Objectives: Religion is believed to have a significant impact on individuals from minority ethnic groups when making decisions about prenatal genetic screening, prenatal diagnosis and termination of pregnancy. This study aimed to explore the views of individuals from South-Asian and African-Caribbean communities towards termination of pregnancy for sickle cell disorders and thalassaemia major and the influence of (1) faith and religion, (2) perceived severity of the conditions, and (3) religious and community leaders.
Methods: The study explored the views of (1) individuals from four faith communities (Pakistani Muslims, Indian Hindus, Indian Sikhs, African-Caribbean Christians), using eight focus groups, and (2) parents of children with sickle cell disorders and thalassaemia major, using two focus groups and three interviews.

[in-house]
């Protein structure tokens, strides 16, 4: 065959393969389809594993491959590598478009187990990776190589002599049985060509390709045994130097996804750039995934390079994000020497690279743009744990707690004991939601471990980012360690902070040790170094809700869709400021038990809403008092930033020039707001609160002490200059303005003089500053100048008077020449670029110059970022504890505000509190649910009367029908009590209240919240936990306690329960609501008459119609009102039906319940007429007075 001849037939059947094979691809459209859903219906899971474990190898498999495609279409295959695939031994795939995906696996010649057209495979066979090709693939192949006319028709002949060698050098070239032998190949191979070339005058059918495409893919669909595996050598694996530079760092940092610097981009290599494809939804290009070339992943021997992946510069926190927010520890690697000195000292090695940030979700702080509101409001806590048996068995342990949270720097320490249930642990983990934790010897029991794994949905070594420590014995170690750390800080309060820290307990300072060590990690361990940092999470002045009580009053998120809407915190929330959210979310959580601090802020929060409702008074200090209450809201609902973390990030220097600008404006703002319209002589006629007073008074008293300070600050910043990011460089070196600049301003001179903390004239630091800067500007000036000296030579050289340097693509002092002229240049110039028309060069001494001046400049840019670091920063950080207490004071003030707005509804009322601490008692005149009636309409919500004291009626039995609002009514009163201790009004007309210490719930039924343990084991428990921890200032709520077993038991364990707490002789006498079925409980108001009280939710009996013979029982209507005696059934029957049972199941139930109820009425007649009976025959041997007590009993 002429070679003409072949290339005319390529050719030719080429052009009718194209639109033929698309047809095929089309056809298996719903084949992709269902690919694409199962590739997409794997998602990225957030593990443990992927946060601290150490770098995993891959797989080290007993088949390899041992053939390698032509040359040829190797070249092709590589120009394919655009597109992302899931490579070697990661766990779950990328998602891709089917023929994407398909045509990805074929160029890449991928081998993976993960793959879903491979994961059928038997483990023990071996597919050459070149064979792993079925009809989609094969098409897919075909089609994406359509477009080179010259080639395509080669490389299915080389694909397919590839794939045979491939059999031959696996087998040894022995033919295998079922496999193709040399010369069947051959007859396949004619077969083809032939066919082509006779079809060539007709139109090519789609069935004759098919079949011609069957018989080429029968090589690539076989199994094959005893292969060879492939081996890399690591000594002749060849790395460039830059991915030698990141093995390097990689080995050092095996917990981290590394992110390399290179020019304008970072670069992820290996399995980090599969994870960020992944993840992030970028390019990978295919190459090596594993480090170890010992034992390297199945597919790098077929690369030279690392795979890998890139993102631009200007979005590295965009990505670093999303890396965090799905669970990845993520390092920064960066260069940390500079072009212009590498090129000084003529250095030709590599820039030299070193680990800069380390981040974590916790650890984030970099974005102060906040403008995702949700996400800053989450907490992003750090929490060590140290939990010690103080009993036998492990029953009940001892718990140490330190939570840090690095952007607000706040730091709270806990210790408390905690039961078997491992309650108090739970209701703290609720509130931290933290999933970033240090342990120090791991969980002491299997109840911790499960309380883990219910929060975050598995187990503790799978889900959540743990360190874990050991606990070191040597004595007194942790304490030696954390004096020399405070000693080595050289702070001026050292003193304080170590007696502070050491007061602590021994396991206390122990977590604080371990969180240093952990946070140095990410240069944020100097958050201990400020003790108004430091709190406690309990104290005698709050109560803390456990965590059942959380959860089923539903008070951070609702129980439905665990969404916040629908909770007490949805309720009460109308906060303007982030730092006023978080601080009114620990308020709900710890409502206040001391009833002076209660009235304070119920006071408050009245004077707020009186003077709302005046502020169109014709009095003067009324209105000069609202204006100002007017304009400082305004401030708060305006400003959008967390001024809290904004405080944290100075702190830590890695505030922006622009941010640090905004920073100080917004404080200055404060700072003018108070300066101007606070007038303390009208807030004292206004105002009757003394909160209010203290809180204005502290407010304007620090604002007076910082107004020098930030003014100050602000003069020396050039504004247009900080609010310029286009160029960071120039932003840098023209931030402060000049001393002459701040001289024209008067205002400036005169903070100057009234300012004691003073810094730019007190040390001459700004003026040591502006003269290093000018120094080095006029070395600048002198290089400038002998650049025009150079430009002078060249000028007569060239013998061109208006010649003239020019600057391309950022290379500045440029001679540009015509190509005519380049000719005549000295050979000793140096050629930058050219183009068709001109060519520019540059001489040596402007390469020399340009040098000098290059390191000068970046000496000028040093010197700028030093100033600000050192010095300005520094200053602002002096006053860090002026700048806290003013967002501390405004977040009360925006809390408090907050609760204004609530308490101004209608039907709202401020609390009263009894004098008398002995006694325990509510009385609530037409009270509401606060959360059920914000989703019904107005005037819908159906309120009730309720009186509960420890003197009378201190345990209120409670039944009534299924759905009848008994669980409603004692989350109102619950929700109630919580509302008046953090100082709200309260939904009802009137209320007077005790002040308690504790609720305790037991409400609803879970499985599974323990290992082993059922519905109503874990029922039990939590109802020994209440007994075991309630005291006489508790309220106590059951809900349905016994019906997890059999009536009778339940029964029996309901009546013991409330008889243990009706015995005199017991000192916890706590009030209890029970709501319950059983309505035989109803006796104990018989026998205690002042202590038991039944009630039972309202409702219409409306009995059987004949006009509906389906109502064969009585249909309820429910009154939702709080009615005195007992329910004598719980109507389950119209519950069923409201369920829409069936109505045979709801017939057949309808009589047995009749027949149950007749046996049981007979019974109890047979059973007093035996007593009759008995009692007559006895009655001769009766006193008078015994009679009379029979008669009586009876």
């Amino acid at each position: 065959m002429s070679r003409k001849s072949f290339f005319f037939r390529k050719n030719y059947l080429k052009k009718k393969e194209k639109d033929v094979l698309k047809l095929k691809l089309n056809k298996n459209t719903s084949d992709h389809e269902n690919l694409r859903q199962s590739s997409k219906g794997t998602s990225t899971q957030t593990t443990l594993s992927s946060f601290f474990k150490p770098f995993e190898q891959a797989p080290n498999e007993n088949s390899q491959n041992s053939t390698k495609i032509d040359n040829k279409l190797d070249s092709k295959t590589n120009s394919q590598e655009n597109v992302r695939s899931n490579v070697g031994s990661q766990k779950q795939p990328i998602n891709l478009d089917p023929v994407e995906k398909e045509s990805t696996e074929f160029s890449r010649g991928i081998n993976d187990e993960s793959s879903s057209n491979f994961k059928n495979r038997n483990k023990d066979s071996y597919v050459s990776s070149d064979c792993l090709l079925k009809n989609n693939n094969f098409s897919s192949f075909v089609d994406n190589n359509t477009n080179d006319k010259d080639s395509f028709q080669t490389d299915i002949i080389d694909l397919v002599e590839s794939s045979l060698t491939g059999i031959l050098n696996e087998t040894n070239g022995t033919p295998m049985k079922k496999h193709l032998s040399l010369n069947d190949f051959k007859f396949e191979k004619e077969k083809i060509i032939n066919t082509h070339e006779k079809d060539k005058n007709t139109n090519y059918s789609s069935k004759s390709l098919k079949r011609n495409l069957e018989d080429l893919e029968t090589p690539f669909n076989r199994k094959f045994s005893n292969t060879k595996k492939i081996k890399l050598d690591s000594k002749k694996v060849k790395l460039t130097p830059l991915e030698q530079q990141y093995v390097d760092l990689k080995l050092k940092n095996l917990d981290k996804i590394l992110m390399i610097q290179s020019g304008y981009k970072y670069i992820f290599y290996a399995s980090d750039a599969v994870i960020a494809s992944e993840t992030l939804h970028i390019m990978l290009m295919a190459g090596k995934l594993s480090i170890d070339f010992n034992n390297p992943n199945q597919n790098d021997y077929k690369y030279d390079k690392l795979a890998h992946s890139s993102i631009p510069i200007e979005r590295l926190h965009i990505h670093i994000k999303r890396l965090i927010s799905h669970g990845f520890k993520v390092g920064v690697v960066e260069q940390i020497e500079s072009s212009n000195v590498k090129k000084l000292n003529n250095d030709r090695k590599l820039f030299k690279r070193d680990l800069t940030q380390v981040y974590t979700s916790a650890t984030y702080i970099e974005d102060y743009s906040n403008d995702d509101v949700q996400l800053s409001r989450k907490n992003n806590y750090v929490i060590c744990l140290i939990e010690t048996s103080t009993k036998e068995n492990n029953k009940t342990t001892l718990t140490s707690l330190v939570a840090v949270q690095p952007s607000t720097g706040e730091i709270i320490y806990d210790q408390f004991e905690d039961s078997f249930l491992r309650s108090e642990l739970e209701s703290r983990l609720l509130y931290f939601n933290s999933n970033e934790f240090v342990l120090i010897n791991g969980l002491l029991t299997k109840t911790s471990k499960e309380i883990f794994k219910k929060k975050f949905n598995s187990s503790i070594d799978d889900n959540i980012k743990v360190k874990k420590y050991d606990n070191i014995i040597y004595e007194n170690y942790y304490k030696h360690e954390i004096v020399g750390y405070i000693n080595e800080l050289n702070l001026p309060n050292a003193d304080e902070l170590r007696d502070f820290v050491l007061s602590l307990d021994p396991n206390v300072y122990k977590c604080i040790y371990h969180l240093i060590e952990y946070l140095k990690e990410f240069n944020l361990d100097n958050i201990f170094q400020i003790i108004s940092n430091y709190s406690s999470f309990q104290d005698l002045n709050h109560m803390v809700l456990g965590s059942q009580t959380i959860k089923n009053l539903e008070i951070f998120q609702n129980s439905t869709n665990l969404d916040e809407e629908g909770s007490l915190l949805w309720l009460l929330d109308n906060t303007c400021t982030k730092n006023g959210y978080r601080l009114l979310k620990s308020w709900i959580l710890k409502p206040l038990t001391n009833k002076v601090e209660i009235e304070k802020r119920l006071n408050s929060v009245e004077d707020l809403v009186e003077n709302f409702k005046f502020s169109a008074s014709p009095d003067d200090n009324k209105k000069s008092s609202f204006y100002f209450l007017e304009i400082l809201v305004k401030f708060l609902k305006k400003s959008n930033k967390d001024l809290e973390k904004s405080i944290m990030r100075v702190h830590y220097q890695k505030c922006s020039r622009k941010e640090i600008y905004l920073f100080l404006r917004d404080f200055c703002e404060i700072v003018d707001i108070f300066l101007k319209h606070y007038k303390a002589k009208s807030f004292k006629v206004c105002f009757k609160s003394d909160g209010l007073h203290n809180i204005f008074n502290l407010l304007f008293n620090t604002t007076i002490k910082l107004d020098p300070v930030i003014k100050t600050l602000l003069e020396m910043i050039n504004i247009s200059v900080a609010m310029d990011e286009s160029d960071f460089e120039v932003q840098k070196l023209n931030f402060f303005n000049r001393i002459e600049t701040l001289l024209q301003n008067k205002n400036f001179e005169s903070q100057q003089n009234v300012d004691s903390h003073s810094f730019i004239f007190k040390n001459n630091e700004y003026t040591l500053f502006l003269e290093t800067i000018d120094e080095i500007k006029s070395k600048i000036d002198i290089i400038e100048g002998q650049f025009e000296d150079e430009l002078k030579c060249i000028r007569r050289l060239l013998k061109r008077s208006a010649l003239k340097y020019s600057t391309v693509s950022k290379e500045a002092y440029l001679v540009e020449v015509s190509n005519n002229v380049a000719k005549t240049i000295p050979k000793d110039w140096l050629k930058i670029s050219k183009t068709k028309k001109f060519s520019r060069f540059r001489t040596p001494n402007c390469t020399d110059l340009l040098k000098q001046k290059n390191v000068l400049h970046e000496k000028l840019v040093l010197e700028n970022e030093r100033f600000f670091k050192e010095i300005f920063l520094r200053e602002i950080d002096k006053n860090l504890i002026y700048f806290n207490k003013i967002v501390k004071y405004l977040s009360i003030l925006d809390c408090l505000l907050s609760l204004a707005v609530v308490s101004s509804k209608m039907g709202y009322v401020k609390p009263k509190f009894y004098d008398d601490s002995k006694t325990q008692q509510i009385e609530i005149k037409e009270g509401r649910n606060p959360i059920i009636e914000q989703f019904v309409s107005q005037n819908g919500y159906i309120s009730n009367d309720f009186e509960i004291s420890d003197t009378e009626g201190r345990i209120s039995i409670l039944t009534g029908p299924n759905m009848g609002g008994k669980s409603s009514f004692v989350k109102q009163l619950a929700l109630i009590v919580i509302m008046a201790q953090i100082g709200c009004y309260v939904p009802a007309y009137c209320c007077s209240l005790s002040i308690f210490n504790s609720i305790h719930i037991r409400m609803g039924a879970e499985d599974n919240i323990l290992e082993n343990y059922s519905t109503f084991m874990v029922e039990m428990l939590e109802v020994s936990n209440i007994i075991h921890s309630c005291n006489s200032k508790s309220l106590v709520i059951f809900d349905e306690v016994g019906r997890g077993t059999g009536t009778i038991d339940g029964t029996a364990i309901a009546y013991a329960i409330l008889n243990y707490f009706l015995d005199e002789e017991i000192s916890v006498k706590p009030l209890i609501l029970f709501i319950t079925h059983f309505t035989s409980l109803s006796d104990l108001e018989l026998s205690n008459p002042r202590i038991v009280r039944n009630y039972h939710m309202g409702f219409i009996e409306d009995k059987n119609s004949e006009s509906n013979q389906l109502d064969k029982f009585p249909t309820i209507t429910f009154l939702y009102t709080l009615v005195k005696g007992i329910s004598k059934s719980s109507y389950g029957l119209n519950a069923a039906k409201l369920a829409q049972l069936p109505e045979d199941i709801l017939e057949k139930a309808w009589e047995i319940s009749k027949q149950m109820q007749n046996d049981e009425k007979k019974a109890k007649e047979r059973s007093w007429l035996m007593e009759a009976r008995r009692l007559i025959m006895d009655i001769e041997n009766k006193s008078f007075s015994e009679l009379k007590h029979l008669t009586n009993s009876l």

Results: Participants' accounts suggest that they generally considered religion and faith as an important factor in the decision-making process, but the perceived severity of the condition would play a more important role. Religious and community leaders were believed to have little role to play in the decision-making process.
Conclusion: The findings emphasise the importance of recognising diversity within different faith groups and moving away from stereotypical views based on people's ethnicity or religion, and to consider the beliefs and preferences of individuals.